Computer-based presentation that encourages subjects who are unwilling to undergo colonoscopy or are unsure about whether to undergo screening to get tested with Fecal Immunochemical Testing (FIT). This is labeled the "Default" intervention since it attempts to shift the "default" choice from "no screening" to FIT.
Experimental: Quantitative + Default

Subjects view:

  1. Computer-based presentation regarding colorectal cancer (CRC) and screening for CRC with colonoscopy, sigmoidoscopy, or stool testing. Includes a video from the American Cancer Society.
  2. Computer-based presentation providing quantitative information regarding (a) the lifetime average probability of getting CRC or dying from it, (b) the reduction in mortality provided by undergoing regular screening with colonoscopy, and (c) the reduction in mortality provided by undergoing regular screening with fecal immunochemical testing (FIT)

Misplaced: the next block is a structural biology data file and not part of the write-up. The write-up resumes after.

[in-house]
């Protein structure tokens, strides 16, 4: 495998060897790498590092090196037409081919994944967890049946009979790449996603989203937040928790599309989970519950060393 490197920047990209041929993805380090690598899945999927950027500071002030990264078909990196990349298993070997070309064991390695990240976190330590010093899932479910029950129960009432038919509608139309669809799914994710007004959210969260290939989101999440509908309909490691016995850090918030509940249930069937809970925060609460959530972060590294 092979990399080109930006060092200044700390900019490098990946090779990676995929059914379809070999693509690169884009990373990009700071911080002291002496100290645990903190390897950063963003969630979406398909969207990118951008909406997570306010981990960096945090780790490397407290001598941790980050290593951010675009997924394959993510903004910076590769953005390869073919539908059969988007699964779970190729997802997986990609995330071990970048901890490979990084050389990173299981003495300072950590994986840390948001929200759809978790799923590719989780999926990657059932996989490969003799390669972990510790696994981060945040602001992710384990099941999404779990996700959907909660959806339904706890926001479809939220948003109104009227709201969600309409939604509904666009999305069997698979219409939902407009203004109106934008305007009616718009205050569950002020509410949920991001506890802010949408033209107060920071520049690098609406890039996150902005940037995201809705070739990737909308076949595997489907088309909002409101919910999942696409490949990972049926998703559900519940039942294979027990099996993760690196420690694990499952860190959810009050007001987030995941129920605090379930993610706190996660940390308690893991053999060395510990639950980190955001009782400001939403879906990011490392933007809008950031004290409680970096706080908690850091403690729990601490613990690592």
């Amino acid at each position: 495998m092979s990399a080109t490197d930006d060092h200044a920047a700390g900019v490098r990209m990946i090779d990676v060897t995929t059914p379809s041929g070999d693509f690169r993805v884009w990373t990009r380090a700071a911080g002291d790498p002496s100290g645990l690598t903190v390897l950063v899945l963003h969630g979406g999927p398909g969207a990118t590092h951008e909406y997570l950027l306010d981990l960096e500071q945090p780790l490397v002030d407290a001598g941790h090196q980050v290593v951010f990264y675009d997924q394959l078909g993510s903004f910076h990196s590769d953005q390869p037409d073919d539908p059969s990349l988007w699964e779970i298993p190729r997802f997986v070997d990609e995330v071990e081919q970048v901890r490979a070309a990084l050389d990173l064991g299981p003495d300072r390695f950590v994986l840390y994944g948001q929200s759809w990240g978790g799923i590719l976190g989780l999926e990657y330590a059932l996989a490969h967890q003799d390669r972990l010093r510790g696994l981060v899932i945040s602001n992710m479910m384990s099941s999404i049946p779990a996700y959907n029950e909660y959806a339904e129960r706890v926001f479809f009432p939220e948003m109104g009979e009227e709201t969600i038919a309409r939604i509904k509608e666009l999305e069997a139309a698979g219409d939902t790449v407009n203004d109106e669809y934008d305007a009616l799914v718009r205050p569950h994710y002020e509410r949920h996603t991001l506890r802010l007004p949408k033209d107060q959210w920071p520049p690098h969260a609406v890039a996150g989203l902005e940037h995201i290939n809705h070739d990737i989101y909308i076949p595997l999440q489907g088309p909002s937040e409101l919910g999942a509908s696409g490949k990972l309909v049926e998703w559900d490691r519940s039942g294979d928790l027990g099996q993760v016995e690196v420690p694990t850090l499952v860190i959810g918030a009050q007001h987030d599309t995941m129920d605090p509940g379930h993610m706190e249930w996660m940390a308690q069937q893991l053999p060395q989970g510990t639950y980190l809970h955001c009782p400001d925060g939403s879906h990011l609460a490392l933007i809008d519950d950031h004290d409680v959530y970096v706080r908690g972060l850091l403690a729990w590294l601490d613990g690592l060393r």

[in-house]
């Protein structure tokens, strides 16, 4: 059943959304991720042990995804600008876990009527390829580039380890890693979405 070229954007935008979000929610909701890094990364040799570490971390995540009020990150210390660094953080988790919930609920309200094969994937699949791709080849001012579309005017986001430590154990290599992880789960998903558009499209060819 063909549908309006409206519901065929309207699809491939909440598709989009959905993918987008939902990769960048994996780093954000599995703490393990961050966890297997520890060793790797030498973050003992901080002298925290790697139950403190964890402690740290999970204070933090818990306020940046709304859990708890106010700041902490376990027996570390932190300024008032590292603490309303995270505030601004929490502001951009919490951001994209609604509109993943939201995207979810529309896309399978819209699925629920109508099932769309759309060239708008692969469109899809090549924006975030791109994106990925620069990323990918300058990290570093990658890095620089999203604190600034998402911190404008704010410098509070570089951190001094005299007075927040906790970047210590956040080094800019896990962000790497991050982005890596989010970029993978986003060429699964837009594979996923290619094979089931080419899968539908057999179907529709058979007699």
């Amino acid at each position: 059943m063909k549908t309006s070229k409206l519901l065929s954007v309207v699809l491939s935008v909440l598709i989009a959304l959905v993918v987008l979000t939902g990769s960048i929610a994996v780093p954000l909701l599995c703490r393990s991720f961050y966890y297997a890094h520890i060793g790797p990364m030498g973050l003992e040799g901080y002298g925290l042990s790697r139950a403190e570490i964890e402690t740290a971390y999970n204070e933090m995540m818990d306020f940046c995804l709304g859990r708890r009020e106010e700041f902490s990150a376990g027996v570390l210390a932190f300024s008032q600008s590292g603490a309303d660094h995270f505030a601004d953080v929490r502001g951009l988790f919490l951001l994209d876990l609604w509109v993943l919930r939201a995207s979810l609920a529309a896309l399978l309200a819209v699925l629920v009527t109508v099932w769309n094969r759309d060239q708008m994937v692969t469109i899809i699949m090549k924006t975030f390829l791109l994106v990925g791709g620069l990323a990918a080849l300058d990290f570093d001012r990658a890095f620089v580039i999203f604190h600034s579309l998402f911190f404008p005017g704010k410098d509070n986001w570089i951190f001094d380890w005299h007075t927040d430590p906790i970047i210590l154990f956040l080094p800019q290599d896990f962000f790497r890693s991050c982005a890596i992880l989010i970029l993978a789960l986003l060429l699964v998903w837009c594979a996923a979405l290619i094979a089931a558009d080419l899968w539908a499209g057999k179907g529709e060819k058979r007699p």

3. Computer-based presentation that encourages subjects who are unwilling to undergo colonoscopy or are unsure about whether to undergo screening to get tested with Fecal Immunochemical Testing (FIT).
Behavioral: Control
Computer-based presentation regarding colorectal cancer (CRC) and screening for CRC with colonoscopy, sigmoidoscopy, or stool testing. Includes a video from the American Cancer Society.
Behavioral: Quantitative
Computer-based presentation providing quantitative information regarding (a) the lifetime average probability of getting CRC or dying from it, (b) the reduction in mortality provided by undergoing regular screening with colonoscopy, and (c) the reduction in mortality provided by undergoing regular screening with fecal immunochemical testing (FIT)
Behavioral: Default
Computer-based presentation that encourages subjects who are unwilling to undergo colonoscopy or are unsure about whether to undergo screening to get tested with Fecal Immunochemical Testing (FIT). This is labeled the "Default" intervention since it attempts to shift the "default" choice from "no screening" to FIT.
Active Comparator: Control
Subjects view a computer-based presentation regarding colorectal cancer (CRC) and available screening tests for CRC, primarily a video produced by the American Cancer Society.
Behavioral: Control
Computer-based presentation regarding colorectal cancer (CRC) and screening for CRC with colonoscopy, sigmoidoscopy, or stool testing. Includes a video from the American Cancer Society.